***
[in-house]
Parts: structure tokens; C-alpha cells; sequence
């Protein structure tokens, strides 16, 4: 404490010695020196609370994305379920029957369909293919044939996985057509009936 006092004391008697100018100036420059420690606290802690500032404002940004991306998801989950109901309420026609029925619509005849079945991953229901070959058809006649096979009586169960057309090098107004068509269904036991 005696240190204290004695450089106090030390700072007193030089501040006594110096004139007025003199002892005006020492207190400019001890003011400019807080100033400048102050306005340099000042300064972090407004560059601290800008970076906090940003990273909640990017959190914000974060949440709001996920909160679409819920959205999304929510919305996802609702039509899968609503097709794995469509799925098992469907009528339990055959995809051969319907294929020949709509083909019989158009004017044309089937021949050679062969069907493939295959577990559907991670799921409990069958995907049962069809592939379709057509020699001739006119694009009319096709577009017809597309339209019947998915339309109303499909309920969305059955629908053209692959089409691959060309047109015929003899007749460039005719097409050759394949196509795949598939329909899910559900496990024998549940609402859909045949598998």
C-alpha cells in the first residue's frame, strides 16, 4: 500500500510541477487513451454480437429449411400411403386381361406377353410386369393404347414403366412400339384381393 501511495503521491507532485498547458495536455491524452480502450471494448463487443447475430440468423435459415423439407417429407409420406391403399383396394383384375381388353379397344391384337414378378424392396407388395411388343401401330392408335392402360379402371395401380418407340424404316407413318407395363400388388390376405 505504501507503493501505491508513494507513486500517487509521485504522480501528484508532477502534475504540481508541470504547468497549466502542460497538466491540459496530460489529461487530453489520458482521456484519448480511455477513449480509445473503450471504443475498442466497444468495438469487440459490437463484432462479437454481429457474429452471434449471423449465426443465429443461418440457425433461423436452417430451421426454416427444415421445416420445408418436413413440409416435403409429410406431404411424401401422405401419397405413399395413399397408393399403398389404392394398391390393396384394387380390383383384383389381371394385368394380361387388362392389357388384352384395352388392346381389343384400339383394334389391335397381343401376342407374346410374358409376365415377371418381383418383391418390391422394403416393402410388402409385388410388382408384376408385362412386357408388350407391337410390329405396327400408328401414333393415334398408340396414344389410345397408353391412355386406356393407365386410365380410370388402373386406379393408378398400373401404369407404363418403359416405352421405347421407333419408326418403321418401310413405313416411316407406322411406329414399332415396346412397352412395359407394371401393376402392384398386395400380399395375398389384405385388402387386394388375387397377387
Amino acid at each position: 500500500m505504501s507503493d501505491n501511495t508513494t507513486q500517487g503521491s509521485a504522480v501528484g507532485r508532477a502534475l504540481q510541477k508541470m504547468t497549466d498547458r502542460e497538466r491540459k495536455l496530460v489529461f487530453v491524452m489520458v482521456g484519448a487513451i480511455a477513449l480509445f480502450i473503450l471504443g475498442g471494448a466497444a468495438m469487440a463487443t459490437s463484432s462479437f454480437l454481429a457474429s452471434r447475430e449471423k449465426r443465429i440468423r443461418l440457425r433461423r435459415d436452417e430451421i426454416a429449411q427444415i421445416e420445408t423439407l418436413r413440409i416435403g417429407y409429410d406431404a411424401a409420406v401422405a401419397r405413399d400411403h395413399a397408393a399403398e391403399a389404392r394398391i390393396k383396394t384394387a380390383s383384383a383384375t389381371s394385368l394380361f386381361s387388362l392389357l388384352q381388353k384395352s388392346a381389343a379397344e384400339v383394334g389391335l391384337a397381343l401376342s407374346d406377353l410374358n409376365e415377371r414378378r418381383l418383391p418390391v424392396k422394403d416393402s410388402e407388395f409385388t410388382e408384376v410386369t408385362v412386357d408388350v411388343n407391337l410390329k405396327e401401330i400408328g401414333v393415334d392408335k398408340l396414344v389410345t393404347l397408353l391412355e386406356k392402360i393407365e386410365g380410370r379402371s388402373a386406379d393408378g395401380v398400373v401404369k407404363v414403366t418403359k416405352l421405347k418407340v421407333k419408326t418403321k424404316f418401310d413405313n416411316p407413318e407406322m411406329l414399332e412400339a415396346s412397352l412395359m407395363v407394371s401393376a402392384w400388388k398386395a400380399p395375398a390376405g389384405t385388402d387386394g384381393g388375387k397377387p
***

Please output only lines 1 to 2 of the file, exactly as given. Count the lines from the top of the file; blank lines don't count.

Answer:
[in-house]
Parts: structure tokens; C-alpha cells; sequence